At this Opening Service, aware of a crossing to make into the Martinmas Semester, we may be aware of what we are scared of. Everyone keeps saying subjects are hard here, and that your next year is always harder than your last year. Are we bright enough? Hard-working enough? Or what about fitting in – will that ever happen? Especially since people don’t seem to look like us, sound like us, think like us, love like us? Will we make the sort of friends that everyone else seems to make? We may think the courage of John Honey is beyond us – and certainly I could not do what he did. I’m even too scared to climb on the higher section of the Pier.
But as we enter the promised land of St Andrews, or continue more deeply into its geography, let us recall the story in the early morning on the rough sea. Peter was brave and fearful. Courageous and panicky. But Jesus didn’t fail or forsake Peter, and Peter didn’t sink. He was grasped by a promised hand: Take heart; it is I; do not be afraid.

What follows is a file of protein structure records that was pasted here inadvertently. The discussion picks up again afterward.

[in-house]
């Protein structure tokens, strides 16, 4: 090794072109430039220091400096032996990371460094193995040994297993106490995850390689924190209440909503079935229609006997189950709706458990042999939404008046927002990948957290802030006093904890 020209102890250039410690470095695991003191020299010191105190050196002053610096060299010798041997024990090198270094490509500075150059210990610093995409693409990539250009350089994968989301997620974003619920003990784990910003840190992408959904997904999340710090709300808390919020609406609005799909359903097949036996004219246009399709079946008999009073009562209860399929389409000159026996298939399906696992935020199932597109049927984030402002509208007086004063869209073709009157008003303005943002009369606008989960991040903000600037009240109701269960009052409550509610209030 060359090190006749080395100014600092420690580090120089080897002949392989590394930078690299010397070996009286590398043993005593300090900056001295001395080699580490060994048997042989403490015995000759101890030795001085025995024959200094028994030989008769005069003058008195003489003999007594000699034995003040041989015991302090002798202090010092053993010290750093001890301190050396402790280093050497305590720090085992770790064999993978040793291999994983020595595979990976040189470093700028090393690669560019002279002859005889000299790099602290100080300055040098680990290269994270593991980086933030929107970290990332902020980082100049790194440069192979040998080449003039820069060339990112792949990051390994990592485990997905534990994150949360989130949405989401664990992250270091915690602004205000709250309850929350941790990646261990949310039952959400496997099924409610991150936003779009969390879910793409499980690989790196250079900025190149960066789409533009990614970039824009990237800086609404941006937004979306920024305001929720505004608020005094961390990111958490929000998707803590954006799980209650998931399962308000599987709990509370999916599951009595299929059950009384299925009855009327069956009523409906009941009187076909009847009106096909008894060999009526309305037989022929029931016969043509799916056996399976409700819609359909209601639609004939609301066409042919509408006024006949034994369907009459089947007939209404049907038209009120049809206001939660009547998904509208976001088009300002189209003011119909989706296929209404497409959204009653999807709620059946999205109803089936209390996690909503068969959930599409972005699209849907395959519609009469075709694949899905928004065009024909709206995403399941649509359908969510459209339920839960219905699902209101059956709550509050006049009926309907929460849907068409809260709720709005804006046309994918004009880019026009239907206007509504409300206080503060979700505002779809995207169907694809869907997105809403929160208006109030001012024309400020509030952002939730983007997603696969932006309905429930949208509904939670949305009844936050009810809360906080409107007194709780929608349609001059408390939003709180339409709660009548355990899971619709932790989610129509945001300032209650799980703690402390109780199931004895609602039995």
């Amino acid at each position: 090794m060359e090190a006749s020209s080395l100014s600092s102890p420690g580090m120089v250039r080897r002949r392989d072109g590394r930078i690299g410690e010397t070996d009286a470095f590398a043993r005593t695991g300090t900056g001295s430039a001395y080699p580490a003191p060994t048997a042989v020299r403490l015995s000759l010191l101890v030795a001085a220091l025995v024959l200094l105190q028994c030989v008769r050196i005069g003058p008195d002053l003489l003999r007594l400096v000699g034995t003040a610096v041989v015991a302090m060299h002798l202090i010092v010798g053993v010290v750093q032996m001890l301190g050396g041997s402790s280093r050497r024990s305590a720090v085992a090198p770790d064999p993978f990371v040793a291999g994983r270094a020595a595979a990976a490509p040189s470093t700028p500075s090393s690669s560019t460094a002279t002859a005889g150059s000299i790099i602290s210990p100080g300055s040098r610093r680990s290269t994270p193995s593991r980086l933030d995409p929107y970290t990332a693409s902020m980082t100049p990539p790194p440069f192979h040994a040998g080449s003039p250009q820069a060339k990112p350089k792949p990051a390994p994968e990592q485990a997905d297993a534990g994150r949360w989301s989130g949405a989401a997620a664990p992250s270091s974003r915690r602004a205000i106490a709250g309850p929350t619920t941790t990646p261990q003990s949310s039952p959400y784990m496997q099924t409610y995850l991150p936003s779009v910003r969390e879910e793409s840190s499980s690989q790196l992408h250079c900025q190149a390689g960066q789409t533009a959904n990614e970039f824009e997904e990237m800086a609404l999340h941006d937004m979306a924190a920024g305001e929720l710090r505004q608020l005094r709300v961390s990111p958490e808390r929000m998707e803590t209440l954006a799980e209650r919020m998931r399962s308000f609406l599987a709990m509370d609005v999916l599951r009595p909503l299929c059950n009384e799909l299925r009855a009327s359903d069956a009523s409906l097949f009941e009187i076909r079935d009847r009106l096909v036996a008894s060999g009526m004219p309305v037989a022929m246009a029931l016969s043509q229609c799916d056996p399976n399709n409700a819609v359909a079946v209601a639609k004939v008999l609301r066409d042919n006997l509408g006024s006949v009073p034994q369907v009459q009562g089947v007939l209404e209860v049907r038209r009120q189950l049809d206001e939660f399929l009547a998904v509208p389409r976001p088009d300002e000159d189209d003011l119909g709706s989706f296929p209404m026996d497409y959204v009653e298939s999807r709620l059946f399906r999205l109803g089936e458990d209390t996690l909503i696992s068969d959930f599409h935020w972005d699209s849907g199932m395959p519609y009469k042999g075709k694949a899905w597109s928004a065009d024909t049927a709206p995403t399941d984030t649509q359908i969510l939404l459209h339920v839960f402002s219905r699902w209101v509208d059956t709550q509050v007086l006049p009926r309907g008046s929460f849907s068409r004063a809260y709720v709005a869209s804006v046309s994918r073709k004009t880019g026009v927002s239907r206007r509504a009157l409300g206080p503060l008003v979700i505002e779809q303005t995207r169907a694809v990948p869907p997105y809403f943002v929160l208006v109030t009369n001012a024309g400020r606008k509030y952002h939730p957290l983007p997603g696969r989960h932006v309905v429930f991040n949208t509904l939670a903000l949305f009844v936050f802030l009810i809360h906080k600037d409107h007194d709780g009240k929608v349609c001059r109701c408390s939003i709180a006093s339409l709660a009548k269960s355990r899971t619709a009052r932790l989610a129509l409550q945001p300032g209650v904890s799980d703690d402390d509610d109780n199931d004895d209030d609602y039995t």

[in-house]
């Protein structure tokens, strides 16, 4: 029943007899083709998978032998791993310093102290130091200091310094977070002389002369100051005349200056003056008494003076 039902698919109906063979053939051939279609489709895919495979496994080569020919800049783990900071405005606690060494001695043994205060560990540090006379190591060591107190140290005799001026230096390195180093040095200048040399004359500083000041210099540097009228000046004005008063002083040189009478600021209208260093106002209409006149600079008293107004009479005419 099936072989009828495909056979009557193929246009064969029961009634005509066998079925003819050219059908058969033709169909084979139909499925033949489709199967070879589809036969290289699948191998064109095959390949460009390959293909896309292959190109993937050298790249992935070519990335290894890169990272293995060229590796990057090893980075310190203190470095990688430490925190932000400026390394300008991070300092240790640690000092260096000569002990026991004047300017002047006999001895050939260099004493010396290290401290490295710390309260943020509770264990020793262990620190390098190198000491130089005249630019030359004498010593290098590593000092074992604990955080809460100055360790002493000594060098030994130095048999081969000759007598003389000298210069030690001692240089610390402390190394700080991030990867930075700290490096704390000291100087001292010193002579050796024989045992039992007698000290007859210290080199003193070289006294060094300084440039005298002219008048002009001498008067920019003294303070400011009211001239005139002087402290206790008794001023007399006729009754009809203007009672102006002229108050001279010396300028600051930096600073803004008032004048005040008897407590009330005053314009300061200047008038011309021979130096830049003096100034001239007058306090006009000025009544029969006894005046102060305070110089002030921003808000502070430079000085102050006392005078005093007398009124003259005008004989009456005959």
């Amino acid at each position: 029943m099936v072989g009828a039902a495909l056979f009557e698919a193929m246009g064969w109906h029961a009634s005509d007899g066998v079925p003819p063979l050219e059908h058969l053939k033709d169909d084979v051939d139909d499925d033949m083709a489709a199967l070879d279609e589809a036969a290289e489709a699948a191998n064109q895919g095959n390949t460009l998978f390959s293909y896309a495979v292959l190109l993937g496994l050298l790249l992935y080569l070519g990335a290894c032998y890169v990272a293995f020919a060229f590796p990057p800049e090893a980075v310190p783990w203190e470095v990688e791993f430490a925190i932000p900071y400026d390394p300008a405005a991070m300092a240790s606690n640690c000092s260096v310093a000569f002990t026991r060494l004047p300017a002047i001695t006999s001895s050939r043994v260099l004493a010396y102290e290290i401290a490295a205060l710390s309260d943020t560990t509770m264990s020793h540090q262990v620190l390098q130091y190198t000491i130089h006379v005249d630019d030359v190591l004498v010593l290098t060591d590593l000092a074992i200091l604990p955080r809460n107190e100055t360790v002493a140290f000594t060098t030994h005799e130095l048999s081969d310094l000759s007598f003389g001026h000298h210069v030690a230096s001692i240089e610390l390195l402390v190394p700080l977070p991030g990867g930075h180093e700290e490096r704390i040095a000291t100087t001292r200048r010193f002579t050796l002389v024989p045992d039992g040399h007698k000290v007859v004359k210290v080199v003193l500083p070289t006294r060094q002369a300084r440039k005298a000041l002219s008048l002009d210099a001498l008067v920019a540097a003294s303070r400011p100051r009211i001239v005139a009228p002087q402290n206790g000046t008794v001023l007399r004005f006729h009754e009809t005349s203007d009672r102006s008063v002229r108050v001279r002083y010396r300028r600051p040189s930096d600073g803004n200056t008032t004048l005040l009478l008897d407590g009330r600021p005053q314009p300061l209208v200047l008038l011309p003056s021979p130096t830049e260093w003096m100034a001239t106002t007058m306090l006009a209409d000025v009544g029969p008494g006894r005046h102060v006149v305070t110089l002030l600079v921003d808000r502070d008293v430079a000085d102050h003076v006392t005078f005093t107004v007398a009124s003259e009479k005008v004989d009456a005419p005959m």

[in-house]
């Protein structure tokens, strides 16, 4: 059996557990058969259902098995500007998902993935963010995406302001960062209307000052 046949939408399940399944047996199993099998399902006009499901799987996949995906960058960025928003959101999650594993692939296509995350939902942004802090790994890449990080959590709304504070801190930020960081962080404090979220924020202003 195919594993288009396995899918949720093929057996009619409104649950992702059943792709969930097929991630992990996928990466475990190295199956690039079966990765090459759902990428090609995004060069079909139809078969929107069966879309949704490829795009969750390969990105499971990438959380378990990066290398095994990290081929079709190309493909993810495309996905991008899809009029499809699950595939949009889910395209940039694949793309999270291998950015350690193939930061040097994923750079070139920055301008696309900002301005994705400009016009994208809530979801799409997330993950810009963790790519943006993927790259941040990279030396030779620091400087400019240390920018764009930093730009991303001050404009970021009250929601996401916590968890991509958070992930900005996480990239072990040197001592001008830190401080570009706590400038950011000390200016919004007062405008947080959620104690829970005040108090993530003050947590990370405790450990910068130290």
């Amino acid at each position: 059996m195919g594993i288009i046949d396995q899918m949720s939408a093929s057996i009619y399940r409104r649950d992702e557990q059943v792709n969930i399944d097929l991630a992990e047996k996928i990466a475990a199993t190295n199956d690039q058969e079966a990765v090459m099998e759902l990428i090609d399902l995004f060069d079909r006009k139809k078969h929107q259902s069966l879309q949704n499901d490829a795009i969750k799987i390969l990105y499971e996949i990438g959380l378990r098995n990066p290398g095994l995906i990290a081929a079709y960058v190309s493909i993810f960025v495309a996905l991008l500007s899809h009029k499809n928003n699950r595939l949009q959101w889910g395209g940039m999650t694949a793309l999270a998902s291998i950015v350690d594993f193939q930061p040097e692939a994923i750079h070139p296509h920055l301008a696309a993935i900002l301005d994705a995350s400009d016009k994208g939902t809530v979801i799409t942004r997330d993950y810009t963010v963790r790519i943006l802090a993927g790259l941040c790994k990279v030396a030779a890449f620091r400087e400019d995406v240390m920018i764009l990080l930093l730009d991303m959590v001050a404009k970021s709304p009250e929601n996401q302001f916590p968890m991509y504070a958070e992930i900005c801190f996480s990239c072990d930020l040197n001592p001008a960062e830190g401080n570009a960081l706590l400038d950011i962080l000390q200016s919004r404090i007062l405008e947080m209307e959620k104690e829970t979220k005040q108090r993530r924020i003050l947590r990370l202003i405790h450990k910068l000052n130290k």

Generations of students and staff have been here before us, and got the gown. They have had their own fears. They have had their own times of peril. Their own faith has flickered and faltered. But the promised hand of Christ has always been there – faithful, sure, generous, unconditional. And they have found, almost despite themselves, that they were able to show extraordinary courage. Not only in being themselves, but in blessing those around them.
And that shelfmark for the book in the Library? Well, later this semester, students will be electing the 52nd Rector of the University in the modern era, to succeed Leyla Hussein. Potential candidates might consider following up that shelfmark and reading perhaps the most famous text associated with any of our Rectors. Indeed it’s worth reading by anyone who cares for integrity and commitment in our common life. This is the book:
Courage: “The rectorial address delivered at St. Andrews University May 3rd 1922.” by J. M. Barrie.